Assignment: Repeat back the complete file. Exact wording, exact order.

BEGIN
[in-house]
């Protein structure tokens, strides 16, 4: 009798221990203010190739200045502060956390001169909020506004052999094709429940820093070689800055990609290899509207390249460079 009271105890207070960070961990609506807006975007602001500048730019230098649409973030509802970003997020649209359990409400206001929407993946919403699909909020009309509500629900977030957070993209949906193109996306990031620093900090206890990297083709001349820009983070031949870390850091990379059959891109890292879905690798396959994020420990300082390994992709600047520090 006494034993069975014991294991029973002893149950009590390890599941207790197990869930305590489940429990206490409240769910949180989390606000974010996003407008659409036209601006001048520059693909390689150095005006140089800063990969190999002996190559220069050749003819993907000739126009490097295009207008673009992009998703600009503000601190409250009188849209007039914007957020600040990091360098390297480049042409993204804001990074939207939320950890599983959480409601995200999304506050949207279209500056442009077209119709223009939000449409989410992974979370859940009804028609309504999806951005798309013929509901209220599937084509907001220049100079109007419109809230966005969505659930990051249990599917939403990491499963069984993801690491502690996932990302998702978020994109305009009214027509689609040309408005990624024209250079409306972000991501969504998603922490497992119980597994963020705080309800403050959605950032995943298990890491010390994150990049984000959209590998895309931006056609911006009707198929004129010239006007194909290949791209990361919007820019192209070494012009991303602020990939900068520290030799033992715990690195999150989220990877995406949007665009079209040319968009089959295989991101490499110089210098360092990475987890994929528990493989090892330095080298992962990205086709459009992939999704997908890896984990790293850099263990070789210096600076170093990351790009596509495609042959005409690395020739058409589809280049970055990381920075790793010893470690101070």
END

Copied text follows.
[in-house]
């Protein structure tokens, strides 16, 4: 009798221990203010190739200045502060956390001169909020506004052999094709429940820093070689800055990609290899509207390249460079 009271105890207070960070961990609506807006975007602001500048730019230098649409973030509802970003997020649209359990409400206001929407993946919403699909909020009309509500629900977030957070993209949906193109996306990031620093900090206890990297083709001349820009983070031949870390850091990379059959891109890292879905690798396959994020420990300082390994992709600047520090 006494034993069975014991294991029973002893149950009590390890599941207790197990869930305590489940429990206490409240769910949180989390606000974010996003407008659409036209601006001048520059693909390689150095005006140089800063990969190999002996190559220069050749003819993907000739126009490097295009207008673009992009998703600009503000601190409250009188849209007039914007957020600040990091360098390297480049042409993204804001990074939207939320950890599983959480409601995200999304506050949207279209500056442009077209119709223009939000449409989410992974979370859940009804028609309504999806951005798309013929509901209220599937084509907001220049100079109007419109809230966005969505659930990051249990599917939403990491499963069984993801690491502690996932990302998702978020994109305009009214027509689609040309408005990624024209250079409306972000991501969504998603922490497992119980597994963020705080309800403050959605950032995943298990890491010390994150990049984000959209590998895309931006056609911006009707198929004129010239006007194909290949791209990361919007820019192209070494012009991303602020990939900068520290030799033992715990690195999150989220990877995406949007665009079209040319968009089959295989991101490499110089210098360092990475987890994929528990493989090892330095080298992962990205086709459009992939999704997908890896984990790293850099263990070789210096600076170093990351790009596509495609042959005409690395020739058409589809280049970055990381920075790793010893470690101070």